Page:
November 27th, 2008

The Action of Thanksgiving

photo credit: neonlike

As I ponder Thanksgiving this year, my focus rests on the action portion of the word itself: giving thanks. Oddly enough, I only really noticed portion of the word after learning its Spanish equivalent: día de acción de gracias (day of action of thanks).

As Latter-day Saints, we frequently express the necessity of giving thanks as an active expression of our gratitude. This is reflected in our hymn “Because I Have Been Given Much,” where we publicly affirm our commitment to give of our time, talents, and energy to others as a declaration of our love of God and man. We further state that we will show our thanks through both word and deed—a comprehensive approach if ever there was one.

In light of this obligation, it is appropriate to ponder our activities not only on Thanksgiving day (and its secular sister holiday, Black Friday), but on every day. Just as our worship should not be reserved for the Sabbath, so too should our action of thanksgiving not be relegated to one box on the calendar.

How are we as individuals, Latter-day Saints, and as a society at large, expressing our gratitude? Does my thanksgiving end when the turkey and mashed potatoes are done digesting? Do I consider the celebration and holiday complete once my favorite football game ends?

I take the opportunity today to ponder how I am, through word and deed, offering my thanks to God (by serving my fellow man) for the countless blessings I enjoy. Verbally listing a few of them is not enough—I have, running through my mind, faces of the people I’ve met who today are likely either dead from AIDS, going without a meal, or putting in a fourteen hour day of hard labor to provide a horribly meager living for their family. As I enjoy my meal, I think of the gratitude I have not only for the food in front of me, but for the opportunity I have to help those who have been put in my path.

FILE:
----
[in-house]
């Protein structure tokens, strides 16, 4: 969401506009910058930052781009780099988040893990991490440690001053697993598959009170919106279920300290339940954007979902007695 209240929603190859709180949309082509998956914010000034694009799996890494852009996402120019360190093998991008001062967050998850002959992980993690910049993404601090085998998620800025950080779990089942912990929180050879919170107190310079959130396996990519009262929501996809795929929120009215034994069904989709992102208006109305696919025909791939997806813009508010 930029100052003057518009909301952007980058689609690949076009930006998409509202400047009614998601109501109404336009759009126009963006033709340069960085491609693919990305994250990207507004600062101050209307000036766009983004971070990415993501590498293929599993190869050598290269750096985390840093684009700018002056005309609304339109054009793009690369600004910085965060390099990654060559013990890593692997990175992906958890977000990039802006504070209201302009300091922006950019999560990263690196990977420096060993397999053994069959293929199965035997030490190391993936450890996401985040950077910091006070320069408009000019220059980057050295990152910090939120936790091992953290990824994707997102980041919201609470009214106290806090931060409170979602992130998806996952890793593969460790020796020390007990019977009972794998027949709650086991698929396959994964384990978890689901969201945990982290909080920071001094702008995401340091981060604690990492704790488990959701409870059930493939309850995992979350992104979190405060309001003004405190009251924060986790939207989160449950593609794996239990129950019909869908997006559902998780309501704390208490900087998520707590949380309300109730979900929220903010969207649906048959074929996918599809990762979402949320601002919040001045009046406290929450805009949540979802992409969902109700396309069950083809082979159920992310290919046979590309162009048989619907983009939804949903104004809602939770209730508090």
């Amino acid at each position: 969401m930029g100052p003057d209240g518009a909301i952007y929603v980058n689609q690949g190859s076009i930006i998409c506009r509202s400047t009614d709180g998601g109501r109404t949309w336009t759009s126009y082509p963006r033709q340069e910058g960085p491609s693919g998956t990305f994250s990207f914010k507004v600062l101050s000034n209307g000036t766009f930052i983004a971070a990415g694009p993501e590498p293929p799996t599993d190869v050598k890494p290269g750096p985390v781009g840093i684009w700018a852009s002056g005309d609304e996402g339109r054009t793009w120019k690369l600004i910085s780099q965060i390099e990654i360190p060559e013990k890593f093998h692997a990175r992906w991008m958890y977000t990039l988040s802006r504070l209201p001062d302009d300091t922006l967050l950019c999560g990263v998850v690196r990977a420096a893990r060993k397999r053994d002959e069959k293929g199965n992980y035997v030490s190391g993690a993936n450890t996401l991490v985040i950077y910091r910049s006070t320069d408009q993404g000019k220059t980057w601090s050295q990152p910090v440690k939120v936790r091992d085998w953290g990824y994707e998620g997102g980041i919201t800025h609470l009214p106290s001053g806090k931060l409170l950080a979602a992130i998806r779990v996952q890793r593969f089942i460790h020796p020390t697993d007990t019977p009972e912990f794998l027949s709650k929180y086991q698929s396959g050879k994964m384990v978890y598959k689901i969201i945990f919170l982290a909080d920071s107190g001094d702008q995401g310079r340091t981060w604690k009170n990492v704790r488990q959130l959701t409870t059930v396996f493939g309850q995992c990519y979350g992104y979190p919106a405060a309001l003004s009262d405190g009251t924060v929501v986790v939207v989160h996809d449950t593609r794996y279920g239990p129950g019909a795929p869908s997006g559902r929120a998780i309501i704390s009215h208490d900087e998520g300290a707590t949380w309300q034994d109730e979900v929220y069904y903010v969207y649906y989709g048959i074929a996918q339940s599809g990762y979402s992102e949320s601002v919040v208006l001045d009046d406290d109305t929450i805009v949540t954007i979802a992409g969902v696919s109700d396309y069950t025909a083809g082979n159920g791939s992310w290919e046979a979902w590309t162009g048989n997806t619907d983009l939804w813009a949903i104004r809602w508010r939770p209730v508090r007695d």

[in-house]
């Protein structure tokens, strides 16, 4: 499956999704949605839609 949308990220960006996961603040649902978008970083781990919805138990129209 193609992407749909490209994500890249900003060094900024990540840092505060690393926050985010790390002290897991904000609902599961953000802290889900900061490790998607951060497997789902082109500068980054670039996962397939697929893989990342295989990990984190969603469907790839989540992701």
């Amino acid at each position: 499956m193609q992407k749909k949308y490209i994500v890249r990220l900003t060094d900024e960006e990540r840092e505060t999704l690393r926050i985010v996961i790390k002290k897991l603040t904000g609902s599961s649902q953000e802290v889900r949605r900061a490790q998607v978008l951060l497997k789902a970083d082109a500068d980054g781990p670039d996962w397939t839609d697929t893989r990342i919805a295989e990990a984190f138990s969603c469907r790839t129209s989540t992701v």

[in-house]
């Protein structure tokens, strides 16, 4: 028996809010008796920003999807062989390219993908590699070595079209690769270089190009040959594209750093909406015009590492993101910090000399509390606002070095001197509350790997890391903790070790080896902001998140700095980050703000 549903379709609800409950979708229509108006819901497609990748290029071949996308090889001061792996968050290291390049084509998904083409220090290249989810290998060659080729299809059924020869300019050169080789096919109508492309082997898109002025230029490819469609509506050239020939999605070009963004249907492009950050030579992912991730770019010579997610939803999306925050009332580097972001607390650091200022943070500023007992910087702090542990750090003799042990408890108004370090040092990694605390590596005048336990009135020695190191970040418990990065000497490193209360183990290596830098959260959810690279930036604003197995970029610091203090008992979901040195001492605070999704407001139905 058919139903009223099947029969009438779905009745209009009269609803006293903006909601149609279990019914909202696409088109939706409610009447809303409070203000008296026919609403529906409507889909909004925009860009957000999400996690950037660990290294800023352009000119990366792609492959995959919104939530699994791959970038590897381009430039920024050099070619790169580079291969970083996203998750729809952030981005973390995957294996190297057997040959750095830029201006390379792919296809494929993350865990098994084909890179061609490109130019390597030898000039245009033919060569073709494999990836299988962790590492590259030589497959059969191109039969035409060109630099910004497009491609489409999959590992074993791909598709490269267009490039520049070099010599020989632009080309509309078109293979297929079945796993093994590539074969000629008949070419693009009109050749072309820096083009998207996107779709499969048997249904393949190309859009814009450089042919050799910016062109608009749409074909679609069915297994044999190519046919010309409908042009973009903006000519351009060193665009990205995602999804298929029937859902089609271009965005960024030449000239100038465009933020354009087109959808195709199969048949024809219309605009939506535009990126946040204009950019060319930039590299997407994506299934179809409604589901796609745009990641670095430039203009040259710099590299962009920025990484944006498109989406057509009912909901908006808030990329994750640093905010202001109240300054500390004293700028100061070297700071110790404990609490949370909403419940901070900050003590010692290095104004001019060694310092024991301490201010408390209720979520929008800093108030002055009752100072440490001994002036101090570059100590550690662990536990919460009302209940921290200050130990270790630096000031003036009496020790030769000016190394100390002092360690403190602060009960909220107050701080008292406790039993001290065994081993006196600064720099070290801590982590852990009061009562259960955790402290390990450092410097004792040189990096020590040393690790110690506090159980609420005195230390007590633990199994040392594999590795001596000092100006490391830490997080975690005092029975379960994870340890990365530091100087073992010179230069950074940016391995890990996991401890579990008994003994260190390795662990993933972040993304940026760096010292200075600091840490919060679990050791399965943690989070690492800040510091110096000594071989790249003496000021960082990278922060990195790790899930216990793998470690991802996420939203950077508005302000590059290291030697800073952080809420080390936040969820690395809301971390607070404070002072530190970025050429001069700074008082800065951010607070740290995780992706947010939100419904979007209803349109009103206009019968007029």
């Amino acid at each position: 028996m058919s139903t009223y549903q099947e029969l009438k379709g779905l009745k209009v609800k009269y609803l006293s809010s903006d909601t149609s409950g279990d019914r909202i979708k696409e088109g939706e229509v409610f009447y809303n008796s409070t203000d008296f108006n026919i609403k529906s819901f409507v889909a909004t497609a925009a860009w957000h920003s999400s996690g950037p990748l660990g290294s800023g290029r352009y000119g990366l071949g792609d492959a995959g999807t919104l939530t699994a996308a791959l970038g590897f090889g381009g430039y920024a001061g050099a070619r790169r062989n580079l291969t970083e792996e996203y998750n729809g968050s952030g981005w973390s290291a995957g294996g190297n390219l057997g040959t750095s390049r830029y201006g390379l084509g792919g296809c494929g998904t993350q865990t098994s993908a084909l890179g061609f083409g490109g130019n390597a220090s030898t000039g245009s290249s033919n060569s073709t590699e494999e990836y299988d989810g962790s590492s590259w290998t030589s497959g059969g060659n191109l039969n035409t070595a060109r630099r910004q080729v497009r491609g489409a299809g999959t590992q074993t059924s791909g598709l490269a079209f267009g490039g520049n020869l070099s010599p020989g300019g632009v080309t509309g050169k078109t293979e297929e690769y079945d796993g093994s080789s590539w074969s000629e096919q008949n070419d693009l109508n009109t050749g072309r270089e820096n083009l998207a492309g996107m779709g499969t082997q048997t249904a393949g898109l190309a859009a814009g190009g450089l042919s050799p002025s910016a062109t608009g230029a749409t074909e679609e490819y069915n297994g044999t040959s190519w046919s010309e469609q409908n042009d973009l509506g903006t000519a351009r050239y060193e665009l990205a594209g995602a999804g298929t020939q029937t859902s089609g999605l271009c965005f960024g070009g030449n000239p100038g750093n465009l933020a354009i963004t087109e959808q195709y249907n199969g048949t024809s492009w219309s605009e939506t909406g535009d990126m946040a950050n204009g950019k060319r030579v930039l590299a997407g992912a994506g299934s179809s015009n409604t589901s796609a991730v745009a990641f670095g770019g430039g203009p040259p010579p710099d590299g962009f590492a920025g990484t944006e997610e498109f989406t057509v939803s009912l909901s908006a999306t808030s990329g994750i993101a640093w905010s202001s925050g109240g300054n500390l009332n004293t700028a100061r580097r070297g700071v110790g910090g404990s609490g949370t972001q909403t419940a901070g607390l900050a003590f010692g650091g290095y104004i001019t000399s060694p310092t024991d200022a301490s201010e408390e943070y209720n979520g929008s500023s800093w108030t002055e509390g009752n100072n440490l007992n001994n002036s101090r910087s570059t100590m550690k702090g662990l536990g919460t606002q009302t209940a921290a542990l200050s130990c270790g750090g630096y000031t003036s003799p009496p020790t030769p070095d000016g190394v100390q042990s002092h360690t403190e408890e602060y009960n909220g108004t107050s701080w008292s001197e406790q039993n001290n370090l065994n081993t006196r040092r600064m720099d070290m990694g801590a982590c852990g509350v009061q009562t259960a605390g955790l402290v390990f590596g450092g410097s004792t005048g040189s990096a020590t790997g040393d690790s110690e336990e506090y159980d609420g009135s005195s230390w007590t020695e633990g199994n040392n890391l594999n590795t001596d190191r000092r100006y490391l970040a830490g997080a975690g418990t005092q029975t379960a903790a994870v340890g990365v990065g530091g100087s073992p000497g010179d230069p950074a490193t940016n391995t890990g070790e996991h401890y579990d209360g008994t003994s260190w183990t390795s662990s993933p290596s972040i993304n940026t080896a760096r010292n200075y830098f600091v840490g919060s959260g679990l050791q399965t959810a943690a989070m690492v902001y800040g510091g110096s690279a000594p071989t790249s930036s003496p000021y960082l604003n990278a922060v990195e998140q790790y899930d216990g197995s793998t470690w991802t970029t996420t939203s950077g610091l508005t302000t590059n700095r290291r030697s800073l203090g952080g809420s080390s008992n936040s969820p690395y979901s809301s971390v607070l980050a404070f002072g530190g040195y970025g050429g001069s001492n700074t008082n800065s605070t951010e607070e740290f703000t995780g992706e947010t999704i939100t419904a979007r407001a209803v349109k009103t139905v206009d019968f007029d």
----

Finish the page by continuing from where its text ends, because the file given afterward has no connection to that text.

My thanksgiving is incomplete without taking some time to ponder and reassess my charitable actions and attitude. I encourage each of us to increase our actions of thanksgiving—thus shall [our] thanks be thanks in deed.

3 Responses to “The Action of Thanksgiving”

  1. mommymita
    November 27, 2008 at 11:04 pm #

    There’s no greater joy and satisfaction than that of service and giving. Perhaps our most meaningful meals are the ones we “give up” in order to share with others. I will remember that next fast Sunday.

  2. Kelly W.
    November 28, 2008 at 10:59 am #

    In order to make Thanksgiving more meaningful, we need to change the date.

    First, Thanksgiving is usually thought of as a harvest celebration, being thankful for the bounties of the harvest season. To correspond more with the harvest theme, it should be moved to October. Other countries who celebrate Thanksgiving, celebrate it in October. (The end of November is way past the harvest season in Utah.)

    If we moved the date to October, there would be better travel conditions for traversing the slick and icy roads on the way to Grandma’s house.

    Thanksgiving is a “forgotten” holiday. The $tore$ can’t wait to get their Chri$tmas decorations up, in order to make big buck$. There is no money in marketing for Thanksgiving, except at the grocery store where they can sell yams, which normally are never bought by North Americans.

    As long as we’re even considering moving Thanksgiving to October, we might as well change the day of the week to Friday, so more people can enjoy a 3-day weekend. The placement of Thanksgiving on a Thursday makes no sense to me. I have to work Monday through Wednesday, and then return to work on Friday. This leaves me no time to travel to Grandma’s house.

    With the moving of Thanksgiving to a Friday in October, the sanctity of the Holiday could be emphasized. It wouldn’t be run-over by Christmas marketing schemes of the WalMarts of the world.

  3. Shayne Packer
    December 2, 2008 at 1:52 am #

    Thanks for the inspiring thoughts. Indeed, it is important to give our thanks by our actions.

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